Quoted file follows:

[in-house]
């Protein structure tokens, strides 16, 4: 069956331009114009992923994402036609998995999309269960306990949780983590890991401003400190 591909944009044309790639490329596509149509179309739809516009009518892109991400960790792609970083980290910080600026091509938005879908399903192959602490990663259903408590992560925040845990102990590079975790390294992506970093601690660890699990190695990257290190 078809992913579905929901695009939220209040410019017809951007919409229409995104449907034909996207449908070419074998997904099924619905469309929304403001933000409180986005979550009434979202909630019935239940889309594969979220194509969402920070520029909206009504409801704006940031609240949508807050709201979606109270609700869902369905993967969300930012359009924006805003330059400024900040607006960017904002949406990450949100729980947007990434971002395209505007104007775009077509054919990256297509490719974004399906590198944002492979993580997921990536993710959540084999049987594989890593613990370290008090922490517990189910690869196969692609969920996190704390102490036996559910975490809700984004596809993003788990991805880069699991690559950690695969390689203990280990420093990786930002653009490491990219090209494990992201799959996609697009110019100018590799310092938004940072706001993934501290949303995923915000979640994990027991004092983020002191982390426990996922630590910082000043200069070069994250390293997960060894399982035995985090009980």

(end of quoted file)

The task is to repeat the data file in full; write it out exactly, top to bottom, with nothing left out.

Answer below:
[in-house]
């Protein structure tokens, strides 16, 4: 069956331009114009992923994402036609998995999309269960306990949780983590890991401003400190 591909944009044309790639490329596509149509179309739809516009009518892109991400960790792609970083980290910080600026091509938005879908399903192959602490990663259903408590992560925040845990102990590079975790390294992506970093601690660890699990190695990257290190 078809992913579905929901695009939220209040410019017809951007919409229409995104449907034909996207449908070419074998997904099924619905469309929304403001933000409180986005979550009434979202909630019935239940889309594969979220194509969402920070520029909206009504409801704006940031609240949508807050709201979606109270609700869902369905993967969300930012359009924006805003330059400024900040607006960017904002949406990450949100729980947007990434971002395209505007104007775009077509054919990256297509490719974004399906590198944002492979993580997921990536993710959540084999049987594989890593613990370290008090922490517990189910690869196969692609969920996190704390102490036996559910975490809700984004596809993003788990991805880069699991690559950690695969390689203990280990420093990786930002653009490491990219090209494990992201799959996609697009110019100018590799310092938004940072706001993934501290949303995923915000979640994990027991004092983020002191982390426990996922630590910082000043200069070069994250390293997960060894399982035995985090009980």